The French Foreign Legion by Douglas Boyd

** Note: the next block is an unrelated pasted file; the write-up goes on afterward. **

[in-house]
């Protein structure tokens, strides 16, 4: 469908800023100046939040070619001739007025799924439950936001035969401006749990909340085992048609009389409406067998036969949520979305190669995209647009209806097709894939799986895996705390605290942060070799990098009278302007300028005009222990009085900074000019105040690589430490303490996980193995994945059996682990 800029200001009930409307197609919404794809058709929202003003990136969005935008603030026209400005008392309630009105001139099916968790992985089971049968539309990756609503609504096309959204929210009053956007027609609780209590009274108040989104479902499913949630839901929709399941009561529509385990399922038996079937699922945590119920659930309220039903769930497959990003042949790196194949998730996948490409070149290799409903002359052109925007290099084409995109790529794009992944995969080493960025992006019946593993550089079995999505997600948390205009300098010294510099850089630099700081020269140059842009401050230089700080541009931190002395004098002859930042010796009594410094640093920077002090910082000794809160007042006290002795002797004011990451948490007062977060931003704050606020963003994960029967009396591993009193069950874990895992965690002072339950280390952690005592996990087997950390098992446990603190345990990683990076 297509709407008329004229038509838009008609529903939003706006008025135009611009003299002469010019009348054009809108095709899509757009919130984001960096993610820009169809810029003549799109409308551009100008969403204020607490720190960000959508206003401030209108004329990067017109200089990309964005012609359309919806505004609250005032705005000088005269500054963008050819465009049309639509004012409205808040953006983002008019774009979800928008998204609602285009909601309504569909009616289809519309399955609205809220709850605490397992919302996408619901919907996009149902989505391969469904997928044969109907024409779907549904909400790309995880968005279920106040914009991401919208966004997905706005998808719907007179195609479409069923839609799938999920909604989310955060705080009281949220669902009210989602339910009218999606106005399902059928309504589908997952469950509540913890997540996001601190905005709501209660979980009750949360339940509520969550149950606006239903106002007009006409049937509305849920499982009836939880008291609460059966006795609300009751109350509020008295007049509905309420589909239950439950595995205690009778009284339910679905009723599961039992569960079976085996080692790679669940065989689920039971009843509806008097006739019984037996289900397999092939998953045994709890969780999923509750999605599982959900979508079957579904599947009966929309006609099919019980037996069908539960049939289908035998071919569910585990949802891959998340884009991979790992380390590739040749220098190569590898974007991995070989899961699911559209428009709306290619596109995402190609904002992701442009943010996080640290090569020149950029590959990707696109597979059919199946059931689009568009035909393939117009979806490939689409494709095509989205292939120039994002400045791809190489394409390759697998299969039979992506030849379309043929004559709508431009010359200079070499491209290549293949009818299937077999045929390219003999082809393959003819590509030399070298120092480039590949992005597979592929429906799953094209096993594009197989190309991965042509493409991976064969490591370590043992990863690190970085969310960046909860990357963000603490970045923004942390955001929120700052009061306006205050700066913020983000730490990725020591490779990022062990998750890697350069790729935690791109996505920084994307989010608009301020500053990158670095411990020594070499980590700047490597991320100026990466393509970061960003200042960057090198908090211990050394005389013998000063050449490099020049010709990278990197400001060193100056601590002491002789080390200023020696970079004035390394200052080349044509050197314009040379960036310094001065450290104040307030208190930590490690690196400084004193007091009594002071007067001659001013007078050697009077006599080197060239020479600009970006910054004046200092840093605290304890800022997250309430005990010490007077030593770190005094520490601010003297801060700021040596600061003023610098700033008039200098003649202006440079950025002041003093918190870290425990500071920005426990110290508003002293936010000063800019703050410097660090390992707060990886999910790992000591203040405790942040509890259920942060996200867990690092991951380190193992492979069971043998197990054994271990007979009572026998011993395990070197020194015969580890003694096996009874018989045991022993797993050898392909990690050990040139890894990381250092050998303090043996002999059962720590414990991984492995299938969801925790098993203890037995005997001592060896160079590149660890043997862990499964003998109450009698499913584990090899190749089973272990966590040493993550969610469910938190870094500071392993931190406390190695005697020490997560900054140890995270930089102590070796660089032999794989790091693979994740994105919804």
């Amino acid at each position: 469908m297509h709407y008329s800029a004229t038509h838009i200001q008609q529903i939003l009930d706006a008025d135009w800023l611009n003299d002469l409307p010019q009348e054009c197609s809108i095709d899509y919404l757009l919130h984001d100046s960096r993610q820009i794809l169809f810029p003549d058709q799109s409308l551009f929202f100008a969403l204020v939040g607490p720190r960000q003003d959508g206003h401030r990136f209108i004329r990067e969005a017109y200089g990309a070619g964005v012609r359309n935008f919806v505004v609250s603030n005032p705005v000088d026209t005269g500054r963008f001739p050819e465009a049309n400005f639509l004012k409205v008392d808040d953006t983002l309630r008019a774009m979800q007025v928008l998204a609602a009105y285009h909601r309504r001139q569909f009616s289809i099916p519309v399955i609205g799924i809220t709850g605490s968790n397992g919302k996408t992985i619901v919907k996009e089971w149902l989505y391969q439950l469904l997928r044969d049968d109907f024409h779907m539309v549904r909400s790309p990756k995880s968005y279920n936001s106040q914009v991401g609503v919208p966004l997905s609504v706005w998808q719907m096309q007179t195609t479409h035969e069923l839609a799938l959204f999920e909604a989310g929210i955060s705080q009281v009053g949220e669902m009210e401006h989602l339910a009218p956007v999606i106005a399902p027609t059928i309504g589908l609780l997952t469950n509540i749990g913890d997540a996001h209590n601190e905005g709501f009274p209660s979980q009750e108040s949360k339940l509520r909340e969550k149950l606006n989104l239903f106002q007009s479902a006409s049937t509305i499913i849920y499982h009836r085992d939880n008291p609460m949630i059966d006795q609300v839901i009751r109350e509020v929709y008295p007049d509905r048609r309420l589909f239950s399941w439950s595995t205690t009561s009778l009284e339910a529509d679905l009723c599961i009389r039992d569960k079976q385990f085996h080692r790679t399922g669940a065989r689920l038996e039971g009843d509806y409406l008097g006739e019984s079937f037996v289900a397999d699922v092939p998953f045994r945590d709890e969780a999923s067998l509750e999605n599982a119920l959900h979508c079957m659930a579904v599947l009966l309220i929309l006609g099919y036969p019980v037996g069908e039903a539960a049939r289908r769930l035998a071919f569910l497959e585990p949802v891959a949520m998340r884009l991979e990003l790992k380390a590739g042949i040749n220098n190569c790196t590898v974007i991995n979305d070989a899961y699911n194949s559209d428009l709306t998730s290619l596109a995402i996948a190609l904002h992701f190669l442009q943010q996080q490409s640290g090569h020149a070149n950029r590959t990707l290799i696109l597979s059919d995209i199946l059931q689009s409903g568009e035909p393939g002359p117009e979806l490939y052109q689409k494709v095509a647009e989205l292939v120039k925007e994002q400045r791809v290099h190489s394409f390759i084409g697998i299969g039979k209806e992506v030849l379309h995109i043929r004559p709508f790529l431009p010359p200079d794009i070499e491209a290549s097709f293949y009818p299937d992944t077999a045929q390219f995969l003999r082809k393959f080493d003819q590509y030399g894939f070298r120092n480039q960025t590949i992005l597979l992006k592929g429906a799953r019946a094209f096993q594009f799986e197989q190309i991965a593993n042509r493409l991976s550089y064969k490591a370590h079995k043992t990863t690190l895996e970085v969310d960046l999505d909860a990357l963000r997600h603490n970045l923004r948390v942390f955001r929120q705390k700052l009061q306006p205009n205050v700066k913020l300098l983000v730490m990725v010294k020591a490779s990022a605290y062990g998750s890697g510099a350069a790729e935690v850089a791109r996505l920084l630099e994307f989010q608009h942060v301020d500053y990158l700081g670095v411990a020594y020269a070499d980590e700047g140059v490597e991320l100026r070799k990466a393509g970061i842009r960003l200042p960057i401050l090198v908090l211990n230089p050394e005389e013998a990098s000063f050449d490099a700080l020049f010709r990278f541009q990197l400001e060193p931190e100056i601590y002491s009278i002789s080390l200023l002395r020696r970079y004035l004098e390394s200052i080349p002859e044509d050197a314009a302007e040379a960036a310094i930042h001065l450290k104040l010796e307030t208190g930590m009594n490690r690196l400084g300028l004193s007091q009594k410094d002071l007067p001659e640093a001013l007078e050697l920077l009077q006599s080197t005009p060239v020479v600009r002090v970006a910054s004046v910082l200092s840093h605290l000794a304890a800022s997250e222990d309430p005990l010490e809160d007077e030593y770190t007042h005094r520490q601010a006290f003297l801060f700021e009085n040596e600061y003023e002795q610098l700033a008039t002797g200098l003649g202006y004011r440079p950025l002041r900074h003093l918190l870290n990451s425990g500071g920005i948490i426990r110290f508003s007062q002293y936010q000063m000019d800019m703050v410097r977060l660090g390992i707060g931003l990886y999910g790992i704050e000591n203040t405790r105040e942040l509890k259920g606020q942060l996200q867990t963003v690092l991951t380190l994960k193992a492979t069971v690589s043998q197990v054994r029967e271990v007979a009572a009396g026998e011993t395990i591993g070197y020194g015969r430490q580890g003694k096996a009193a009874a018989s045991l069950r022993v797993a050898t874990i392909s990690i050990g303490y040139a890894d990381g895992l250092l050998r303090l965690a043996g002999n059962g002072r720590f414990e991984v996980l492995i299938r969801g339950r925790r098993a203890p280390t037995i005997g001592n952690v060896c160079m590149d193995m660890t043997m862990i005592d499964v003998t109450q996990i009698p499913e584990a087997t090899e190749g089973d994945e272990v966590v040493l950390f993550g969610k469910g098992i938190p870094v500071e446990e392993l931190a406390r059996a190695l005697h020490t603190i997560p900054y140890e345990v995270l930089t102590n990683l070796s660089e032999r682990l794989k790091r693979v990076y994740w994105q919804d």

Known for its austerity and discipline, deprivation and sacrifice, the French Foreign Legion is perhaps the most intriguing and famous fighting force in the world. For 170 years, jobless, homeless and loveless men have found in the Legion a sense of purpose worth all the rigors and risks of serving in the world's longest-standing mercenary army. One of the rewards for which men sign on with the Legion is French citizenship, and every legionnaire may claim it after serving three years with good conduct. The Legion has never had any problem attracting recruits: seven out of ten applicants are still rejected. But what is it that attracts men from so many countries and social backgrounds to accept the harsh discipline of this legendary mercenary army with a rigid code of honor straight out of the nineteenth century? Douglas Boyd tells the eventful story of the Legion from its inception in 1831 to defend France's colonial interests, to the Legion of today involved in peacekeeping and humanitarian duties worldwide. The author also examines the reasons behind the love-hate relationship between France and the foreigners she pays to spill their blood for her which are at the core of the Legion's history.